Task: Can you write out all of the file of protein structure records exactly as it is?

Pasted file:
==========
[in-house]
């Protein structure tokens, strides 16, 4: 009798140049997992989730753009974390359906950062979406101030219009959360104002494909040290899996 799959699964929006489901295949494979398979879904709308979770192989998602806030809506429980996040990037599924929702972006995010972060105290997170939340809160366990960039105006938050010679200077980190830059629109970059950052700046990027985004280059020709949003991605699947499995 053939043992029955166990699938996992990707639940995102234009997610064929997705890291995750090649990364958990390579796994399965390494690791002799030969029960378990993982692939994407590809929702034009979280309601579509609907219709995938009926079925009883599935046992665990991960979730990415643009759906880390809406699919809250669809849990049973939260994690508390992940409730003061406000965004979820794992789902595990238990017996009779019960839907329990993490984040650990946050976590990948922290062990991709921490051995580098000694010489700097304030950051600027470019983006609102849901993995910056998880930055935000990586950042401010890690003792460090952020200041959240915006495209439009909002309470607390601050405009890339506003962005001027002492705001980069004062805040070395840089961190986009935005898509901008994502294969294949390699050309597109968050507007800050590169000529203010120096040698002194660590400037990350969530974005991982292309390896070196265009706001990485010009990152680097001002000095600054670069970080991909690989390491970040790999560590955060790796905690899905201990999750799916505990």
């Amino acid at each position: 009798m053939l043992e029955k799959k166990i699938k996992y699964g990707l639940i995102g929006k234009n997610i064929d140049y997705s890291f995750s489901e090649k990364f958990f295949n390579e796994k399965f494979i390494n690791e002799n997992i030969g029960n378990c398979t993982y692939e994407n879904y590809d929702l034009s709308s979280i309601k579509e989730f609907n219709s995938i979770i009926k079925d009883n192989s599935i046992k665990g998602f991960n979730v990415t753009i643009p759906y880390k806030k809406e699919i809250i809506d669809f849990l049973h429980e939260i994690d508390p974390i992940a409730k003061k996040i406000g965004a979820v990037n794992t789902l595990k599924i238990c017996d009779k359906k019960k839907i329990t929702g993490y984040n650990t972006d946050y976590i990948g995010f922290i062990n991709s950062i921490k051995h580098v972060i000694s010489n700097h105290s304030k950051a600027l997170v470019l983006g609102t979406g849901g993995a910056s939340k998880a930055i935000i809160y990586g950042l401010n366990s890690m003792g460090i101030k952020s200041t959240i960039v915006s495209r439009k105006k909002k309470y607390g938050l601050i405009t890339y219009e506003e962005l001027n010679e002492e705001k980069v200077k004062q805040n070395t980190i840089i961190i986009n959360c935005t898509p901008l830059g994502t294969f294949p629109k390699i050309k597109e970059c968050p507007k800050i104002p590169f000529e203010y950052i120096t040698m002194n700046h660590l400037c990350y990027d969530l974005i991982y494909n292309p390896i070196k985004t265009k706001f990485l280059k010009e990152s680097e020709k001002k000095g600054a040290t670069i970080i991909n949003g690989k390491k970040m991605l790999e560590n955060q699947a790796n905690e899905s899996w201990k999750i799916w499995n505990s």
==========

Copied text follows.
[in-house]
């Protein structure tokens, strides 16, 4: 009798140049997992989730753009974390359906950062979406101030219009959360104002494909040290899996 799959699964929006489901295949494979398979879904709308979770192989998602806030809506429980996040990037599924929702972006995010972060105290997170939340809160366990960039105006938050010679200077980190830059629109970059950052700046990027985004280059020709949003991605699947499995 053939043992029955166990699938996992990707639940995102234009997610064929997705890291995750090649990364958990390579796994399965390494690791002799030969029960378990993982692939994407590809929702034009979280309601579509609907219709995938009926079925009883599935046992665990991960979730990415643009759906880390809406699919809250669809849990049973939260994690508390992940409730003061406000965004979820794992789902595990238990017996009779019960839907329990993490984040650990946050976590990948922290062990991709921490051995580098000694010489700097304030950051600027470019983006609102849901993995910056998880930055935000990586950042401010890690003792460090952020200041959240915006495209439009909002309470607390601050405009890339506003962005001027002492705001980069004062805040070395840089961190986009935005898509901008994502294969294949390699050309597109968050507007800050590169000529203010120096040698002194660590400037990350969530974005991982292309390896070196265009706001990485010009990152680097001002000095600054670069970080991909690989390491970040790999560590955060790796905690899905201990999750799916505990």
């Amino acid at each position: 009798m053939l043992e029955k799959k166990i699938k996992y699964g990707l639940i995102g929006k234009n997610i064929d140049y997705s890291f995750s489901e090649k990364f958990f295949n390579e796994k399965f494979i390494n690791e002799n997992i030969g029960n378990c398979t993982y692939e994407n879904y590809d929702l034009s709308s979280i309601k579509e989730f609907n219709s995938i979770i009926k079925d009883n192989s599935i046992k665990g998602f991960n979730v990415t753009i643009p759906y880390k806030k809406e699919i809250i809506d669809f849990l049973h429980e939260i994690d508390p974390i992940a409730k003061k996040i406000g965004a979820v990037n794992t789902l595990k599924i238990c017996d009779k359906k019960k839907i329990t929702g993490y984040n650990t972006d946050y976590i990948g995010f922290i062990n991709s950062i921490k051995h580098v972060i000694s010489n700097h105290s304030k950051a600027l997170v470019l983006g609102t979406g849901g993995a910056s939340k998880a930055i935000i809160y990586g950042l401010n366990s890690m003792g460090i101030k952020s200041t959240i960039v915006s495209r439009k105006k909002k309470y607390g938050l601050i405009t890339y219009e506003e962005l001027n010679e002492e705001k980069v200077k004062q805040n070395t980190i840089i961190i986009n959360c935005t898509p901008l830059g994502t294969f294949p629109k390699i050309k597109e970059c968050p507007k800050i104002p590169f000529e203010y950052i120096t040698m002194n700046h660590l400037c990350y990027d969530l974005i991982y494909n292309p390896i070196k985004t265009k706001f990485l280059k010009e990152s680097e020709k001002k000095g600054a040290t670069i970080i991909n949003g690989k390491k970040m991605l790999e560590n955060q699947a790796n905690e899905s899996w201990k999750i799916w499995n505990s």